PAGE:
Gambling is a fun pastime that whispers of fast, easy money and the ability to live out your dreams with just the pull of a lever. It has been around for thousands of years and is considered one of the earliest of human vices. And like other behaviours, it can lead to addiction and financial ruin very easily. Let’s look at this further so that you can spot the signs of gambling addiction in yourself or your loved ones.
It isn’t a drug, so how can gambling be an addiction? Well, behaviours can be addictive as well, if they are rewarding to the person in some way. It becomes a cycle of reinforcement, where a person does something, in this case, gambles, which in some cases can activate the pleasure centres of the brain. When these centres become active in the brain, the feeling can be very powerful; it may be enough to forget a person’s normal troubles or anxiety. Thinking of it this way, it can be easy to see why gambling could become addictive if the brain is finding relief just by doing it.
Gambling addiction has another problem. It offers someone who may already be struggling with the fast, easy solution to life’s problems. It offers financial independence and never having to work again. All that needs to happen is you get lucky once, and maybe the next roll of the dice will do it. With that thought process, a person is on their way to a gambling addiction.
A gambling addiction will be different in some regards than a drug or alcohol addiction, but still very similar in other ways. Gambling addiction will not have much of a physical component, but a person with an addiction will display many of the same behaviours as a person with any other type of addiction.
Someone with a gambling addiction will:
A person with a gambling addiction is also likely to suffer an emotional toll as well. They may find themselves suffering from depression or anxiety, as the weight of the problem and the financial burden wears on them. They may have a very short temper and be agitated and upset for no reason. Finally, they may talk about feeling hopeless or suicidal as the desperation sets in and feeling trapped becomes a reality.
Other behaviours that you might see include sleeplessness, short-temper, recklessness such as driving recklessly or doing other dangerous things, or worst-case scenario the person makes a suicide attempt because they feel so trapped and hopeless.
Sustaining recovery from gambling addiction depends a lot on finding alternative behaviours you can substitute for gambling. Some examples include:
It may provide excitement for you and give you a rush of adrenaline: Take up a sport or an active hobby, such as Go Kart racing, mountain biking or rock climbing.
It may be because you want to be more social or overcome your shyness or isolation: Attend counselling, connect with family and friends, join a social group, volunteer, find new friends.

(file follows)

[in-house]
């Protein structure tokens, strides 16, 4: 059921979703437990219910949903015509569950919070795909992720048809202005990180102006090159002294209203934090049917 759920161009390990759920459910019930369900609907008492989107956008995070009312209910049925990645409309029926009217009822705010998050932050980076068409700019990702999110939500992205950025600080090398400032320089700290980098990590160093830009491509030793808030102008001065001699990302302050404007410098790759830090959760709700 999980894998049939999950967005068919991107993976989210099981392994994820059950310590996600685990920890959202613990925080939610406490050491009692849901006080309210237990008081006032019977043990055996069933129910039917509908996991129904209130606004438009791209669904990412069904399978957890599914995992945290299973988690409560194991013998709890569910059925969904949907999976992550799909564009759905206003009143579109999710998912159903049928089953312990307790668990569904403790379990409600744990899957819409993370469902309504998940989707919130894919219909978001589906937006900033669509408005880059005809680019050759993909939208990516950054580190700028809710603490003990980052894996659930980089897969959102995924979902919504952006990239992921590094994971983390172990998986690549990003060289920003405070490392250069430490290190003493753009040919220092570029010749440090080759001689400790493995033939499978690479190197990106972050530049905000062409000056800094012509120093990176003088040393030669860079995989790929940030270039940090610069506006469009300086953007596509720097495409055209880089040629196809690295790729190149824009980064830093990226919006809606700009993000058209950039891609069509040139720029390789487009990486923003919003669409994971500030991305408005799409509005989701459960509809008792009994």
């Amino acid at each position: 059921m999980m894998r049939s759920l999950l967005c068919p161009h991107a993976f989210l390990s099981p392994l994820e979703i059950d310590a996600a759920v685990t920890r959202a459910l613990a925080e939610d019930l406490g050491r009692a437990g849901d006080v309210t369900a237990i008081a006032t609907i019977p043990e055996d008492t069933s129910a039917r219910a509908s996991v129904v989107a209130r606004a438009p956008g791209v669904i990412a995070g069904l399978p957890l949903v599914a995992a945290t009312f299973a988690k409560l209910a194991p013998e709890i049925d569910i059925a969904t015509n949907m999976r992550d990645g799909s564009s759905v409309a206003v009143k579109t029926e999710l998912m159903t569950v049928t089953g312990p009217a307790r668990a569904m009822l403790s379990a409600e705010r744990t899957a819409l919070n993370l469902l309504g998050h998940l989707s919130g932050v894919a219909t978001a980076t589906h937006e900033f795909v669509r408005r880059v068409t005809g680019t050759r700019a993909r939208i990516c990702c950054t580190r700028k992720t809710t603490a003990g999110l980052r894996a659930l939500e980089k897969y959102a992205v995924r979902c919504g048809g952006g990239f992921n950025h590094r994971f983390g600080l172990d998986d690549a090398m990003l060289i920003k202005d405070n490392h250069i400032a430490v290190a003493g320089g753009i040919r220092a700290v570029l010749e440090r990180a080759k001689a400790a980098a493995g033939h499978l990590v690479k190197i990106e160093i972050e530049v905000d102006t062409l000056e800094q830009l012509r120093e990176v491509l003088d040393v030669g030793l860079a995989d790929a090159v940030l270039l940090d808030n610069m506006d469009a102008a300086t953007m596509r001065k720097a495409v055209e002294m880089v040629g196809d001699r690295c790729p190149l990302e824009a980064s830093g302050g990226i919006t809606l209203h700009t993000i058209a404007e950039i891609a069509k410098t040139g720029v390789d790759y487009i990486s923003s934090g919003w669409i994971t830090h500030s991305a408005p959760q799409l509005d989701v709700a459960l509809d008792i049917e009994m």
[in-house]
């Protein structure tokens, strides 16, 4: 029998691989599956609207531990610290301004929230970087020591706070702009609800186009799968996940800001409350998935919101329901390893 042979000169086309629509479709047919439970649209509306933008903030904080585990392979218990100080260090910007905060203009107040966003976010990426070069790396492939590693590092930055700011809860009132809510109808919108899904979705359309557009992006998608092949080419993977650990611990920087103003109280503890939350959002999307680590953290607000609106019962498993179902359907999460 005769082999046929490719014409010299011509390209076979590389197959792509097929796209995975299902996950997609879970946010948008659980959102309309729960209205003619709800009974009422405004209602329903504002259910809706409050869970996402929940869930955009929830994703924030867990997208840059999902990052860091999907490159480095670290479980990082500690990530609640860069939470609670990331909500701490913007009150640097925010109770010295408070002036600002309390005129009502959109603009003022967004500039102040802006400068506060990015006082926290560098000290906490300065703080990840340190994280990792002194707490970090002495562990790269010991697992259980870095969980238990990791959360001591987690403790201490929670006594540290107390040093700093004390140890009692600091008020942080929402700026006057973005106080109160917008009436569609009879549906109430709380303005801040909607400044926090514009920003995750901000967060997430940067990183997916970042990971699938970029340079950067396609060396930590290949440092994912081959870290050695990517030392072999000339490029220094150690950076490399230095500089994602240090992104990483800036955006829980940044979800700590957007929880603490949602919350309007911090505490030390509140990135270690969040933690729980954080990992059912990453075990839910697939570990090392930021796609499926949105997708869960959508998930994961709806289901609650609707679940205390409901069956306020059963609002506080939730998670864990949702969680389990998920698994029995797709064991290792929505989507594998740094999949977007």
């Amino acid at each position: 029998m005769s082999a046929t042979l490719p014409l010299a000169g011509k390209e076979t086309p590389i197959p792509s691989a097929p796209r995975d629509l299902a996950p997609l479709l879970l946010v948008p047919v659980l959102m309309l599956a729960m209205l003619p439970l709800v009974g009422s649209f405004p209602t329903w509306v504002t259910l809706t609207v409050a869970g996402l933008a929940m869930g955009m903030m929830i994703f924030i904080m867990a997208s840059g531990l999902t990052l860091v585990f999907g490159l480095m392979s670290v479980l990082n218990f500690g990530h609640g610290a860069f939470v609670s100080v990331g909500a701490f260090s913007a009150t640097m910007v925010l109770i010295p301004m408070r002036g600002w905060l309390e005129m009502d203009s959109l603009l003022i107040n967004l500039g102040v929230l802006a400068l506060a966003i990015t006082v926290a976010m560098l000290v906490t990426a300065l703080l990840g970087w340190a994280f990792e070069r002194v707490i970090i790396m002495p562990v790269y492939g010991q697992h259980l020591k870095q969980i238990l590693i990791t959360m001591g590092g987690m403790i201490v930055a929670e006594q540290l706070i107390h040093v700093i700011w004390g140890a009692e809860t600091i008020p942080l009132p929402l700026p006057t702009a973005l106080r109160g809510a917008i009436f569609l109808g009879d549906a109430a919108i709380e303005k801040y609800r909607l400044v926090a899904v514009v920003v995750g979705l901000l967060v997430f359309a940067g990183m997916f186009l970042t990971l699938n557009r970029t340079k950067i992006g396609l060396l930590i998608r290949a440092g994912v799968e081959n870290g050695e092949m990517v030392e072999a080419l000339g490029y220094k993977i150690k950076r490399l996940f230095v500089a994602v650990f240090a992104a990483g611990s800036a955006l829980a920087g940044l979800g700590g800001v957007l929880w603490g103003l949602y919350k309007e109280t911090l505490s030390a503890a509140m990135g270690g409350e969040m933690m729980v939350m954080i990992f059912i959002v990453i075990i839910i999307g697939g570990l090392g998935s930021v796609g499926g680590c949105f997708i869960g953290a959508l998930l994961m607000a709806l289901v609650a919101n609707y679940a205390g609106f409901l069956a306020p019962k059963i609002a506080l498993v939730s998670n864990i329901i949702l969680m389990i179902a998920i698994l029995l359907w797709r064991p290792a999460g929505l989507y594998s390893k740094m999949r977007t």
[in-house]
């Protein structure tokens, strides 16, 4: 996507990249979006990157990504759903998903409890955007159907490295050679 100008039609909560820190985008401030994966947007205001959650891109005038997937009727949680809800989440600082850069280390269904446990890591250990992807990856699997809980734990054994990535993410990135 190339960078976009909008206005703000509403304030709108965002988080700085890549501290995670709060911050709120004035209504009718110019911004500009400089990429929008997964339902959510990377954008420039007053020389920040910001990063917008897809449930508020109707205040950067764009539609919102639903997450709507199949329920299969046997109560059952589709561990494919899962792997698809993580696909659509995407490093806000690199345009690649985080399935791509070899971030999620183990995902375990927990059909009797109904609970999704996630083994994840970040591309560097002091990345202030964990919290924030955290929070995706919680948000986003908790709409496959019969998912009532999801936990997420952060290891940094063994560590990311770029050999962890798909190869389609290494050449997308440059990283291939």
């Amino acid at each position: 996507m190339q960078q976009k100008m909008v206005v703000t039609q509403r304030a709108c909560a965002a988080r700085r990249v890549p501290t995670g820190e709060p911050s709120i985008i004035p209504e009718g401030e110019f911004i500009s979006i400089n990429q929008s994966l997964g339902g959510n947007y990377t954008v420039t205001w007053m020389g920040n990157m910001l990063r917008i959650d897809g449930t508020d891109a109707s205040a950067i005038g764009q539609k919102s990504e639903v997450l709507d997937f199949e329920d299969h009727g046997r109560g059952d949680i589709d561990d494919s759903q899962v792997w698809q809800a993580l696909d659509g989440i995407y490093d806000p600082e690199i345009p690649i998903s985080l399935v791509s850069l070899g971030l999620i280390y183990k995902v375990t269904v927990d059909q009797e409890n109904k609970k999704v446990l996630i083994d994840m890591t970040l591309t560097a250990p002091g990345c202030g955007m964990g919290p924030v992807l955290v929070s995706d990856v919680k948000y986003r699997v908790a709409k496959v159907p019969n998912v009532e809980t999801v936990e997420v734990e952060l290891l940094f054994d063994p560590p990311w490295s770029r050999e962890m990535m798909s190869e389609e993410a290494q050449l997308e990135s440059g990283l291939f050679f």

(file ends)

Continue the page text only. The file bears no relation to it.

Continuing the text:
It may be that you want to decrease unpleasant feelings and not think about our problems: Try speaking to your doctor about the issue or consult with a therapist.
If you are bored or feel lonely: Take up other things that you are enthusiastic about such as music, sports, art, or books and then find others with the same interests.
To relax after a stressful day: As little as 15 minutes of daily exercise can relieve stress. Or deep breathing, meditation, or massage.
To solve money problems: The odds are always stacked against you, so it’s far better to seek help with debts from a credit counsellor.
While this is a very serious condition, gambling addiction is also very treatable. The hardest part will be taking that first step towards recovery, and from there it gets easier.
In treatment, the person with the addiction will be thoroughly assessed for underlying causes. This is because many with an addiction are using it as a way to cope with other issues, like depression or relationship problems. Tackling the addiction problem means treating the other conditions as well.
The person will also receive education on the nature of addiction, mental illness, as well as the reward and reinforcement cycle that has them trapped in a loop of gambling addiction. Finally, they will get both individual and group counselling. This will focus on healthy ways to cope with and understand the unhelpful thought processes that lead to the addiction in the first place. Using cognitive behavioural therapy, the individuals in treatment will get the assistance they need in correcting those unhealthy thoughts. Support groups are another way to get the tools needed to overcome an addiction. There, the people in the group can learn from one another, hear each other’s stories, and learn what is helpful, and what is destructive from those that have already been there.
Gambling may seem like a harmless pastime, but it has the potential for misery, financial ruin, and addiction when it is used as a coping skill or a fast, easy way out of hardship. This does not have to be the case. Gambling addiction can cause tremendous relationship, mental, emotional and financial problems. If you or someone you love has the symptoms of gambling addiction, please reach out for help now, before any more damage is done.